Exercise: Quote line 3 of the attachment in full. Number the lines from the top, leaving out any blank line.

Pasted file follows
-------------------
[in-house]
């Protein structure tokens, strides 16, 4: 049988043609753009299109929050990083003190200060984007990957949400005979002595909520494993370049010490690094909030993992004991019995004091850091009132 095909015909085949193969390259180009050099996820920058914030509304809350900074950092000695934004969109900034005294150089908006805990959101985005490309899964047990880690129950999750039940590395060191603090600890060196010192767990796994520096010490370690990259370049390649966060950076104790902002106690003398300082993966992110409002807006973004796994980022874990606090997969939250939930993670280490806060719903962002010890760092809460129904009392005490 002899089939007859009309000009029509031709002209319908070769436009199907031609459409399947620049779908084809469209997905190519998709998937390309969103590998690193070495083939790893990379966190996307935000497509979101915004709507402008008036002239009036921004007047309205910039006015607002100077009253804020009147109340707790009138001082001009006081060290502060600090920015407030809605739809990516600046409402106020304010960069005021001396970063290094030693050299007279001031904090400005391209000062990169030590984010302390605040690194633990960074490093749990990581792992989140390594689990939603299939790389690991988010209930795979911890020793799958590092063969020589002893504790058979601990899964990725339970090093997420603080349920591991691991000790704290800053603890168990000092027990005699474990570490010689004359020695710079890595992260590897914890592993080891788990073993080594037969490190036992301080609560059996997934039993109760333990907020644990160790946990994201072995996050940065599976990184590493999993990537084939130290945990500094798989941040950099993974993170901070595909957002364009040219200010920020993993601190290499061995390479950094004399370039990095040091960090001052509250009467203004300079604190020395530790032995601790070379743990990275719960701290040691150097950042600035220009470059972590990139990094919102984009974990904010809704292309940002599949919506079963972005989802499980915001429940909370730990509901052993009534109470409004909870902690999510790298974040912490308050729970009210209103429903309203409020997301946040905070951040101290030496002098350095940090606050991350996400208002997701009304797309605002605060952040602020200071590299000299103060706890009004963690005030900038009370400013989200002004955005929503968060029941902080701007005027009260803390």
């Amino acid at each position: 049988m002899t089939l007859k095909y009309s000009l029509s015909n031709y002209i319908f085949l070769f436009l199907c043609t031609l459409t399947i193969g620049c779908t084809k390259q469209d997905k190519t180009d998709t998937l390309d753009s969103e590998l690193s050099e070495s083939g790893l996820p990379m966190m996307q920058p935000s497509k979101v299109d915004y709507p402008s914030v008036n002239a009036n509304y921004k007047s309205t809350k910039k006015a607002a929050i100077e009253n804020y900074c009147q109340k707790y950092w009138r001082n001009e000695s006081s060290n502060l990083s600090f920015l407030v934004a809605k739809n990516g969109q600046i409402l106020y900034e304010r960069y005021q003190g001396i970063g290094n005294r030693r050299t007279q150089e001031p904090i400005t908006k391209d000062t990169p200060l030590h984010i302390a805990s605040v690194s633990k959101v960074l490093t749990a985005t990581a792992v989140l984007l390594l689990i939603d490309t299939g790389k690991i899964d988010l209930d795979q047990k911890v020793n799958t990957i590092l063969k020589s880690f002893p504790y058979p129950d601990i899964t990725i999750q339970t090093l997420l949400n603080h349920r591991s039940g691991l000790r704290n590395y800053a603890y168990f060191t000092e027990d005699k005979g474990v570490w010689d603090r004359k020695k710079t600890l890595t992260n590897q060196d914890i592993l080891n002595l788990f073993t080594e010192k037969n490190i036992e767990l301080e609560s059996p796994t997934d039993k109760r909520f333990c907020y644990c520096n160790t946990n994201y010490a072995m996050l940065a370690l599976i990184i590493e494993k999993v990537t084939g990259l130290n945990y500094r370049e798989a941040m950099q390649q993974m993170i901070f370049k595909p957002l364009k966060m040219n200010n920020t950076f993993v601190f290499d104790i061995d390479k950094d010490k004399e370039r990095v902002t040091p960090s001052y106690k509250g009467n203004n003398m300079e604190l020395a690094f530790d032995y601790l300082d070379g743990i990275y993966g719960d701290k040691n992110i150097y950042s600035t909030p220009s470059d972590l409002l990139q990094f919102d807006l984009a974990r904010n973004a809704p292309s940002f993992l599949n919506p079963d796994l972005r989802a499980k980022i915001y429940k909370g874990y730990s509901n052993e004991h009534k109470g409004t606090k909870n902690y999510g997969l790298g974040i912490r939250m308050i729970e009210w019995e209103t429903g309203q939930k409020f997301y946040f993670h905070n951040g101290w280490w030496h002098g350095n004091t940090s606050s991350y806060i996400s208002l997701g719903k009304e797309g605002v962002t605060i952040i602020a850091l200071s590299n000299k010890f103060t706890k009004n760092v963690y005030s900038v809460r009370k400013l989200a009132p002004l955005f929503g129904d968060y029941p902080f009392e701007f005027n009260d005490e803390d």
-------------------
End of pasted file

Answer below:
């Amino acid at each position: 049988m002899t089939l007859k095909y009309s000009l029509s015909n031709y002209i319908f085949l070769f436009l199907c043609t031609l459409t399947i193969g620049c779908t084809k390259q469209d997905k190519t180009d998709t998937l390309d753009s969103e590998l690193s050099e070495s083939g790893l996820p990379m966190m996307q920058p935000s497509k979101v299109d915004y709507p402008s914030v008036n002239a009036n509304y921004k007047s309205t809350k910039k006015a607002a929050i100077e009253n804020y900074c009147q109340k707790y950092w009138r001082n001009e000695s006081s060290n502060l990083s600090f920015l407030v934004a809605k739809n990516g969109q600046i409402l106020y900034e304010r960069y005021q003190g001396i970063g290094n005294r030693r050299t007279q150089e001031p904090i400005t908006k391209d000062t990169p200060l030590h984010i302390a805990s605040v690194s633990k959101v960074l490093t749990a985005t990581a792992v989140l984007l390594l689990i939603d490309t299939g790389k690991i899964d988010l209930d795979q047990k911890v020793n799958t990957i590092l063969k020589s880690f002893p504790y058979p129950d601990i899964t990725i999750q339970t090093l997420l949400n603080h349920r591991s039940g691991l000790r704290n590395y800053a603890y168990f060191t000092e027990d005699k005979g474990v570490w010689d603090r004359k020695k710079t600890l890595t992260n590897q060196d914890i592993l080891n002595l788990f073993t080594e010192k037969n490190i036992e767990l301080e609560s059996p796994t997934d039993k109760r909520f333990c907020y644990c520096n160790t946990n994201y010490a072995m996050l940065a370690l599976i990184i590493e494993k999993v990537t084939g990259l130290n945990y500094r370049e798989a941040m950099q390649q993974m993170i901070f370049k595909p957002l364009k966060m040219n200010n920020t950076f993993v601190f290499d104790i061995d390479k950094d010490k004399e370039r990095v902002t040091p960090s001052y106690k509250g009467n203004n003398m300079e604190l020395a690094f530790d032995y601790l300082d070379g743990i990275y993966g719960d701290k040691n992110i150097y950042s600035t909030p220009s470059d972590l409002l990139q990094f919102d807006l984009a974990r904010n973004a809704p292309s940002f993992l599949n919506p079963d796994l972005r989802a499980k980022i915001y429940k909370g874990y730990s509901n052993e004991h009534k109470g409004t606090k909870n902690y999510g997969l790298g974040i912490r939250m308050i729970e009210w019995e209103t429903g309203q939930k409020f997301y946040f993670h905070n951040g101290w280490w030496h002098g350095n004091t940090s606050s991350y806060i996400s208002l997701g719903k009304e797309g605002v962002t605060i952040i602020a850091l200071s590299n000299k010890f103060t706890k009004n760092v963690y005030s900038v809460r009370k400013l989200a009132p002004l955005f929503g129904d968060y029941p902080f009392e701007f005027n009260d005490e803390d």